Additional Doses for Immunocompromised Patients
Additional Doses for immunocompromised patients who received Pfizer, Moderna, or Johnson & Johnson: Additional doses of the Pfizer and Moderna (mRNA) COVID-19 vaccines have been authorized for patients who are at least 28 days from their final dose of a Pfizer, Moderna, or Johnson & Johnson primary series and who are moderately or severely immunocompromised.
Immunocompromised patients 6 months through 4 years who received the Pfizer vaccine are recommended to receive a 3-dose primary series (2 monovalent doses and 1 bivalent dose).
Immunocompromised patients 6 months and older who completed a Moderna primary series, and immunocompromised patients 5 years and older who completed a Pfizer primary series may receive an additional (third) dose of an age-appropriate monovalent Pfizer or Moderna vaccine at least 28 days after their second dose. The additional dose should match the original vaccine series (for example, if you completed the Pfizer primary vaccine series, you will receive an additional dose of Pfizer). To ensure that you receive the correct vaccine, please bring a copy of your COVID-19 vaccine record to your appointment.
Immunocompromised patients ages 18 years and older who received the single-dose Johnson & Johnson vaccine may receive an additional dose of the monovalent Pfizer or Moderna vaccine at least 28 days later.
Patients who receive an additional dose should wait at least 2 months before receiving a bivalent booster.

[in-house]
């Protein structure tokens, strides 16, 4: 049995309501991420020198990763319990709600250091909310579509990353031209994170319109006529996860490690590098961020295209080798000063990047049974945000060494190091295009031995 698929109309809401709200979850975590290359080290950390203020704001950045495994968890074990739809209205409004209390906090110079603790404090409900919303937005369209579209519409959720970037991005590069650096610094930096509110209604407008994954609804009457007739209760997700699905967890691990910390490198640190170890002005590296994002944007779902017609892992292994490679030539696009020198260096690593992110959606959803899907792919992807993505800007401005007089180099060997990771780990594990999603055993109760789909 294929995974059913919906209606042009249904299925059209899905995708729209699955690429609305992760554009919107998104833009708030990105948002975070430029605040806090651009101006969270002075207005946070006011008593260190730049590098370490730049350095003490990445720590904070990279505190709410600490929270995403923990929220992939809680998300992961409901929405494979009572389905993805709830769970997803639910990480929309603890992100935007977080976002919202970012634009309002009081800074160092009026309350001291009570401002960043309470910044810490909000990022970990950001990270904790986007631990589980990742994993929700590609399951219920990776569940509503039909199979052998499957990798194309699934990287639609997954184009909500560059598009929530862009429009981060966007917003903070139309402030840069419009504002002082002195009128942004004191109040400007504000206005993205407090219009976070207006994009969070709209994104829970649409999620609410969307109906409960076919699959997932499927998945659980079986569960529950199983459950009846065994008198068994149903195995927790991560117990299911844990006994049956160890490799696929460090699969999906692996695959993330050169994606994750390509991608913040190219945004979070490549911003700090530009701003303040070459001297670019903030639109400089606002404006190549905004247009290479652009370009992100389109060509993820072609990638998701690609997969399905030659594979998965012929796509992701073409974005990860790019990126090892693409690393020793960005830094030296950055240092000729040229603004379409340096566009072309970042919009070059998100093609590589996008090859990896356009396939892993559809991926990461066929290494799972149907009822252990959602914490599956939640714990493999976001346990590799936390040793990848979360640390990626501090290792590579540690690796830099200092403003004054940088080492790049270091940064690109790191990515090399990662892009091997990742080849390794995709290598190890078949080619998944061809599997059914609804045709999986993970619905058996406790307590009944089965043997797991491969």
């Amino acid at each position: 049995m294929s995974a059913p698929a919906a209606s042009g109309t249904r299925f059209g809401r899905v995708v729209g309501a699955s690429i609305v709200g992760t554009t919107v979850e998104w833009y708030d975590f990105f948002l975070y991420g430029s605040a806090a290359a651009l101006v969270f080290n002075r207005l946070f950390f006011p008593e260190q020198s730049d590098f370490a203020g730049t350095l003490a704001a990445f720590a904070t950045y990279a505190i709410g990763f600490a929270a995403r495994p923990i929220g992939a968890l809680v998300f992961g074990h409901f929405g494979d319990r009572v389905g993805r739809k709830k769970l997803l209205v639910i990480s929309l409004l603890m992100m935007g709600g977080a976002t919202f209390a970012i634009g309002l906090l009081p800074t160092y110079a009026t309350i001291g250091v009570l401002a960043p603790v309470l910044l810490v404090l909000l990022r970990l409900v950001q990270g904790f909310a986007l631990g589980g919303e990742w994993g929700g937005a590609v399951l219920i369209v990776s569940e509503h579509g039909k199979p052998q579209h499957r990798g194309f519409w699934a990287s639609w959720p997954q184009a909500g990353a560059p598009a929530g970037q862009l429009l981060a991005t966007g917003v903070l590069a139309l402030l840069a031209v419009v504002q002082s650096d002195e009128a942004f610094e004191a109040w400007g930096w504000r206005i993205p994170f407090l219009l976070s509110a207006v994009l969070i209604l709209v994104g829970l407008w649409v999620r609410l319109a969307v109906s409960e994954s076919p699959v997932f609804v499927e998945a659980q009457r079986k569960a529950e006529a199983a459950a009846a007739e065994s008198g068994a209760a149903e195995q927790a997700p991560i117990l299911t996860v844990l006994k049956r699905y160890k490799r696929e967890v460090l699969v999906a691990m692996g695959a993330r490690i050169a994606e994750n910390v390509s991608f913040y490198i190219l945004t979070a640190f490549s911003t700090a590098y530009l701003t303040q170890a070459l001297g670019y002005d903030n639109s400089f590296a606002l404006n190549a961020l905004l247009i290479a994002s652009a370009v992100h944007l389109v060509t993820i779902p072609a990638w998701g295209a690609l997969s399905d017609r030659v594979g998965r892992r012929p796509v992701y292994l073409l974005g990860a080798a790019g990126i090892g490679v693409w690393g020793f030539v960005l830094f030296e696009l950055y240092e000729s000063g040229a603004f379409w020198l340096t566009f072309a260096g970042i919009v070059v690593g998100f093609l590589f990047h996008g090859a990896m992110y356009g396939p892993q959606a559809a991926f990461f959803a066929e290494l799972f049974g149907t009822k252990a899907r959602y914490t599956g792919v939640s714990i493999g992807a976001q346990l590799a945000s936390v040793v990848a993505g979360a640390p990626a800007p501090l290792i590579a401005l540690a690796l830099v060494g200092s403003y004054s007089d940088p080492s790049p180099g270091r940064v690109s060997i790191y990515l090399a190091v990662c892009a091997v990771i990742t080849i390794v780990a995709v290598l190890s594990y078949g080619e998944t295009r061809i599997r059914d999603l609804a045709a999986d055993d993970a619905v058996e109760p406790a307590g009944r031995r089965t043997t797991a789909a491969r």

At this time, additional doses have not been authorized for people who received the Novavax vaccine. If you are not sure whether you qualify for an additional dose of the Moderna or Pfizer vaccines, please consult with your physician.
Those who are moderately or severely immunocompromised (as defined by the CDC) qualify for an additional dose. Criteria include:
- Receiving active cancer treatment for tumors or cancers of the blood
- Received an organ transplant and are taking medicine to suppress the immune system
- Received chimeric antigen receptor (CAR)-T-cell therapy (a treatment to help your immune system attach to and kill cancer cells) or received a stem cell transplant within the last 2 years
- Moderate or severe primary immunodeficiency (e.g., DiGeorge, Wiskott-Aldrich syndromes)
- Advanced or untreated HIV infection
- Active treatment with high-dose corticosteroids (i.e., ≥20mg prednisone or equivalent per day), alkylating agents, antimetabolites, transplant-related immunosuppressive drugs, cancer chemotherapeutic agents classified as severely immunosuppressive, TNF blockers, and other biologic agents that are immunosuppressive or immunomodulatory
For more information, see the CDC's COVID-19 Vaccines for People Who Are Moderately or Severely Immunocompromised webpage.
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